Mission Statement

The Rocky Mountain Society of Botanical Artists is an open and diverse group of artists, collectors and admirers who share a love for the practice and perpetuation of botanical art and illustration with a fond focus on plants in the Rocky Mountain Region.
We encourage and participate in educational outreach, juried and non-juried exhibits, lectures, workshops and regular chapter meetings. The RMSBA is proud to be the very first chapter affiliation of the international organization, the American Society of Botanical Artists.

Sunday, February 3, 2013

ASBA Selects Artists for Bartram's Exhibitioin

The traveling exhibition Following in the Bartrams’ Footsteps will open at Bartram’s Garden in Philadelphia on April 26, 2013. An Opening Reception will be held May 6, 2013. Forty-three original botanical artworks have been selected.

Franklinia altamaha, (C) Karen Kluglein
Franklinia altamaha, watercolor, Karen Kluglein
Franklinia is the signature plant discovery of William Bartram, the son of John Bartram, in colonial tiimes. The plant is difficult to grow domestically, but would have disappeared without the Bartram's conservation efforts, as it was virtually extinct when first found by William.
A collaboration between the American Society of Botanical Artists and Bartram’s Garden, the exhibition features contemporary botanical artworks depicting plants discovered and introduced by two generations of the Bartram family. It will reflect John and William Bartram’s passionate observation and discovery of nature, which has influenced generations of artists and explorers throughout the world.
The forty-three original artworks have been selected from a field of nearly 200 entries submitted by ASBA members from around the world and Philadelphia Society of Botanical Illustrators members. Focusing on the native plant discoveries made by John and William in their travels through the eastern wilderness between the 1730’s and 1790’s, the exhibition allows a fresh look at their seminal body of knowledge and art. Beautiful native rarities including Franklinia, Dodecatheon, and American Lotus have been depicted. Other subjects include Foxglove, Morning Glory and Cockscomb, introductions the Bartrams made to American and worldwide gardening through their plant business. The exhibition promises to appeal to a wide audience as it ties together art, science, history, nature, and culture.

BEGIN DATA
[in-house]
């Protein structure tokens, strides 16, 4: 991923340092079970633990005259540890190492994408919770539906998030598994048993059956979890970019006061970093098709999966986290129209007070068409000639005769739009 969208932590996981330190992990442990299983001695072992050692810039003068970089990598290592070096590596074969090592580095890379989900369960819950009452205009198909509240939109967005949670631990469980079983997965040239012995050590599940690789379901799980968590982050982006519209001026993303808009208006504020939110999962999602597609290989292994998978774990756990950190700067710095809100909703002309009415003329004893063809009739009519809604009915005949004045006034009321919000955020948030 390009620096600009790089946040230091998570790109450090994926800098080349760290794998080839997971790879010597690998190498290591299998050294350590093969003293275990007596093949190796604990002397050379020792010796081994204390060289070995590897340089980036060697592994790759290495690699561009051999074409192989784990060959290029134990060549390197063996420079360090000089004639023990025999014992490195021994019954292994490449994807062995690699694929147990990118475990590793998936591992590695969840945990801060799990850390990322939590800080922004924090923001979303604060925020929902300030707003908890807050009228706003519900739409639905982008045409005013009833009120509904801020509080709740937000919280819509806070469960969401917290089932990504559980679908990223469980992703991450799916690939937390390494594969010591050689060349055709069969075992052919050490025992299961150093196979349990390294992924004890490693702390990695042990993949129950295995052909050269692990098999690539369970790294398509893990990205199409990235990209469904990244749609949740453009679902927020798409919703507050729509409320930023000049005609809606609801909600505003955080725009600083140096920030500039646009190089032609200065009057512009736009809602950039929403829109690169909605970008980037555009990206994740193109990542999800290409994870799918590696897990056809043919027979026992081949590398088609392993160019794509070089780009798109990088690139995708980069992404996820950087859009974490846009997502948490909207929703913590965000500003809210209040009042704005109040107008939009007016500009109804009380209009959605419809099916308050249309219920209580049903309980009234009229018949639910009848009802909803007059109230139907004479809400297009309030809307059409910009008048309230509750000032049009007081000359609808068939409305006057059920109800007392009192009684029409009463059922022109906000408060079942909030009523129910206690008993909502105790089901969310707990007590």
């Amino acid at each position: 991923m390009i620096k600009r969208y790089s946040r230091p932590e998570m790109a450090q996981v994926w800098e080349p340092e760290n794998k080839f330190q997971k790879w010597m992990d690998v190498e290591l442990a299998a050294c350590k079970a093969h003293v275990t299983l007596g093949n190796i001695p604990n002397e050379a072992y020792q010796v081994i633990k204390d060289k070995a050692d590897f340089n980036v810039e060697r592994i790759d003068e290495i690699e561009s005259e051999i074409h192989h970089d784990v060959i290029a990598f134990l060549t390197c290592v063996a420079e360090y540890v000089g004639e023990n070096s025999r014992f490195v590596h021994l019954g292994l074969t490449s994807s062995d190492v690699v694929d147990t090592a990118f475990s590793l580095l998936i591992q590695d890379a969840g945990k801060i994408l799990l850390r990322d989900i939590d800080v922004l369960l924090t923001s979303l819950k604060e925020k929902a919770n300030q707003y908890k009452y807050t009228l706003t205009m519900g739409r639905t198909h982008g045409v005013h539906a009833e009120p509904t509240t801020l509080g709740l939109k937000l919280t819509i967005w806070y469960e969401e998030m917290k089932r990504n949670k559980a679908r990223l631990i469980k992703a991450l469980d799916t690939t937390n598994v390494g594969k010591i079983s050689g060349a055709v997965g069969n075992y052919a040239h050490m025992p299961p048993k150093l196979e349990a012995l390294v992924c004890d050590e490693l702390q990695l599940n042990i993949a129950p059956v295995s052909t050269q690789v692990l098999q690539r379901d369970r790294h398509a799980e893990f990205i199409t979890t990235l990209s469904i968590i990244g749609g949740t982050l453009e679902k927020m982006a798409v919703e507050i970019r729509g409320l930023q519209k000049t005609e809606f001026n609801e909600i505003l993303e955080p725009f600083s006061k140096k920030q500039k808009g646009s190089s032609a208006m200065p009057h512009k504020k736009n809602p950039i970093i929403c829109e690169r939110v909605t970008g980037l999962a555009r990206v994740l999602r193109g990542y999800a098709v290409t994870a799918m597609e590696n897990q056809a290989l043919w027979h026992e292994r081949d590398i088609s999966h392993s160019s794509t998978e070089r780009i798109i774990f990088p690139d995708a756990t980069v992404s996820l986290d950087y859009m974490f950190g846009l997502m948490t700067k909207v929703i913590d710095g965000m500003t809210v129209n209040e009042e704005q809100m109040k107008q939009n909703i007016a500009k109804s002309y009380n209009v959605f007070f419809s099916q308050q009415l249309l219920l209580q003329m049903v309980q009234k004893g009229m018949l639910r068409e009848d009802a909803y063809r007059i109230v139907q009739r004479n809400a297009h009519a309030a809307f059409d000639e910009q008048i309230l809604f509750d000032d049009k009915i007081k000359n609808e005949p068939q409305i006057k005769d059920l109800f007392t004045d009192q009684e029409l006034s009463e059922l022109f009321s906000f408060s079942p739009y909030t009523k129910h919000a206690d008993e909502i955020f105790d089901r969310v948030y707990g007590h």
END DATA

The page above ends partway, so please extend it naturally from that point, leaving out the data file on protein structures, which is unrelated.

Artists have enthusiastically sought and captured images for the past two years, with some having gone so far as to track down heirloom seeds and cultivate them in their own gardens in order to be able to paint a particularly appealing subject. Artists have worked with Bartram’s Garden itself, or other botanical gardens to find their inspiration, and still others have explored subjects in the wilds of North America. The exhibition will open in the gallery of the restored Barn, built in 1775 by John Bartram, and the oldest barn in Philadelphia.

William’s natural history illustrations were often the first images seen of North American plants and animals and are an under-utilized cultural resource. A recent project of American artist Mark Dion reconsidered and re-enacted the travels of William Bartram throughout the southeast. In a similar vein, Following in the Bartrams’ Footsteps seeks to draw attention to the history and culture of 18th-century American naturalists including those of botanical and artistic bent, and to illuminate the role contemporary artists play in depicting these same plants for today’s audience and preserving their record for generations to come. 
Check The Botanical Artist, Journal of the ASBA, for more information on planned and possible sites for this innovative exhibition.

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